Leaking from the fittings is usually around the metal crimp seal. The leak may not necessarily be evident, as the inner wall may be leaking into the outer wall of the brake hose. You may see a bulge in the brake hose when the system is pressured.
A kinked brake hose is easily done, you remove the caliper to fit new brake pads, and the caliper twists, that’s enough to put a kink in the hose and create a restriction to flow which will cause issues bleeding the system.
Brake hose clamps are metal clamps fitted around the rubber brake hose. As the car gets older the clamps corrode and choke the brake hose. This will restrict flow and cause issues braking and bleeding the system.
Things you can check:
- Examine the hoses carefully
- Check for bulges under brake pressure
4 Brake Caliper Fault
The caliper is the business end of the brakes. So far we’ve looked at components that get fluid to the calipers. Now let’s have a look at the main problems with the calipers themselves, they include:
- Seized sliding pins/rails
- Seized pistons
- Seals leaking
- Brake caliper sliding pins
Seized sliding pins are probably the most common brake caliper problem. The modern brake caliper is known as a free-floating caliper. It basically means it’s not fitted rigidly to the hub, instead it floats on sliding pins.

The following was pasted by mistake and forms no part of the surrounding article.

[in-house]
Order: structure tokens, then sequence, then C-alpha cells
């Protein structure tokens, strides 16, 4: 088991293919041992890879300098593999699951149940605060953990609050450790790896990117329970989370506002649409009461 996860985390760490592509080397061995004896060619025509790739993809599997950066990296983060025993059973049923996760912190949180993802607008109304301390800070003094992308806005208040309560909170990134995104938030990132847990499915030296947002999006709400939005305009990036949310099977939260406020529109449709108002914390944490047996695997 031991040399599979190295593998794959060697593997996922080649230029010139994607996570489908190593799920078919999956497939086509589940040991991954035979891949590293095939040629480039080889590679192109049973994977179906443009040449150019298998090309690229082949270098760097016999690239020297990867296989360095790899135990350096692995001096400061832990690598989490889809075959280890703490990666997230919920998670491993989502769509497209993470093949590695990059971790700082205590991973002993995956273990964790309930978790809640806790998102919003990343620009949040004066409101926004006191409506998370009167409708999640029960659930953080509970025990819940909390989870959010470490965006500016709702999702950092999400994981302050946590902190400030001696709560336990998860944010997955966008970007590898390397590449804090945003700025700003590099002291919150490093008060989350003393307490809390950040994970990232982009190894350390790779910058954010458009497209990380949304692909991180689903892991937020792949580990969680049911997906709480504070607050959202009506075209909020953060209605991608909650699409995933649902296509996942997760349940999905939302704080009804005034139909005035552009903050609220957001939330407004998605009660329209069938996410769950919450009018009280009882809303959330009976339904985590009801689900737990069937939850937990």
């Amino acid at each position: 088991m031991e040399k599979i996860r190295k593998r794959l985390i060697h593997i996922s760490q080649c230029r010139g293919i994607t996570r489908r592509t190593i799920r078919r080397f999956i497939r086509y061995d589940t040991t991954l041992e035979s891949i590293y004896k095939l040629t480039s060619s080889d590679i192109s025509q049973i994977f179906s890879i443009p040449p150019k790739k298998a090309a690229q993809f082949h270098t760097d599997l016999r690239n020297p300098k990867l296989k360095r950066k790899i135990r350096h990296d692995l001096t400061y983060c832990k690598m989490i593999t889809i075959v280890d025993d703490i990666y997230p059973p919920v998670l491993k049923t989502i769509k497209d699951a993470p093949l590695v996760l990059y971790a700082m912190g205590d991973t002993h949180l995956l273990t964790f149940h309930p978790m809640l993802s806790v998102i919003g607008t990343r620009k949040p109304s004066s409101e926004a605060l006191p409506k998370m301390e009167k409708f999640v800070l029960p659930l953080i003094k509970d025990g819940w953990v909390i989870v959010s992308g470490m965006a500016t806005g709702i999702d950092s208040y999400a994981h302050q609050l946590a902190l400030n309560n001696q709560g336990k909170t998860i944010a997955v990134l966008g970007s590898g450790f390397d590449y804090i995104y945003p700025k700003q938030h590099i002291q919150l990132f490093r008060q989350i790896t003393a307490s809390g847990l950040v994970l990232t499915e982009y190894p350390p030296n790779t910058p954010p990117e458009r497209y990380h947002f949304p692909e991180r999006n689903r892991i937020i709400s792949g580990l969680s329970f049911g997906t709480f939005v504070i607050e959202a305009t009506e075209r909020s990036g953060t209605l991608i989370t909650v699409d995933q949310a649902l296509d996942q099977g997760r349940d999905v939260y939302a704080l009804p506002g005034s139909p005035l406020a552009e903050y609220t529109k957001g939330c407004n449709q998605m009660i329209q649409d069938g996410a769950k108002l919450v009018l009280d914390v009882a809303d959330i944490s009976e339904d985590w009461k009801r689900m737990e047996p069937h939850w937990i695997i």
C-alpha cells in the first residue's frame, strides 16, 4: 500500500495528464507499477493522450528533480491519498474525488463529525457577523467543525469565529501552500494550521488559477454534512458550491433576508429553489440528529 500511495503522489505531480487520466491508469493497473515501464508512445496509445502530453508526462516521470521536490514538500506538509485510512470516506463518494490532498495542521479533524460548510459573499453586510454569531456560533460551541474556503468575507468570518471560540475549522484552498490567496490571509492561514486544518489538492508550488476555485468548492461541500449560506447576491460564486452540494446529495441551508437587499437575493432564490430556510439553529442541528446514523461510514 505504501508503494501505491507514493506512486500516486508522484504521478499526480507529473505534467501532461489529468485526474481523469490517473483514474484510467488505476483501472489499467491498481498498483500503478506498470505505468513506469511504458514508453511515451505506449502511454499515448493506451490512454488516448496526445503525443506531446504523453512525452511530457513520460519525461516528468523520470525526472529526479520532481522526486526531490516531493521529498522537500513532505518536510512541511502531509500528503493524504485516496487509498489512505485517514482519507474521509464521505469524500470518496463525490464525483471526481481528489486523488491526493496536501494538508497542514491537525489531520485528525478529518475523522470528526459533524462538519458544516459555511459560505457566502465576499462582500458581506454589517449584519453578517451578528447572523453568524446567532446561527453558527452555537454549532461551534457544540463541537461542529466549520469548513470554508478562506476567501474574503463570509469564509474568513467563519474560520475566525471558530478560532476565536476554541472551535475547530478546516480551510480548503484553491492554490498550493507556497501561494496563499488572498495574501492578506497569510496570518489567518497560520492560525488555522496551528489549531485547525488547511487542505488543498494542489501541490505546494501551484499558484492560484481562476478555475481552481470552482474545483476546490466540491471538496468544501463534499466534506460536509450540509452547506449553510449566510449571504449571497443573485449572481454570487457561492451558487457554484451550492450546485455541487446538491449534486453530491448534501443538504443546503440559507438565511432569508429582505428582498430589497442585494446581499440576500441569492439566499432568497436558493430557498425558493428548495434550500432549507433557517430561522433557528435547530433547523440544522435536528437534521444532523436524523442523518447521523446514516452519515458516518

The pins are greased and fitted with protective rubber boots. The boots on older cars break down and allow moisture in, followed by corrosion followed by brake pin seizure.
The pin seizure won’t prevent the brakes from being bled successfully, but the seized pin will cause an unusual brake pedal feel and probably a sticking wheel.
A seized caliper piston will cause the brake pedal to feel horrible and will sometimes cause a creaking noise when the brakes are applied.
A caliper piston seizes or partially binds in the caliper usually because of moisture in the brake fluid.
Brake fluid is hygroscopic, it attracts moisture and the moisture eventually attacks the metal pistons of the caliper turning them rusty and causing them to bind.
Most calipers will have one piston, performance cars will likely have two pots per caliper. A seized caliper like a seized sliding pin won’t prevent you from releasing the fluid from the caliper, but the pedal won’t feel any better after you’ve bled it.
I’ve included both of these faults as they’re common, even though they don’t directly affect the bleeding process.
Checking for a seized caliper:
Using a screwdriver, try to lever the piston back, if it fails to move, open the bleed screw and try again. If it still won’t move, the caliper is seized.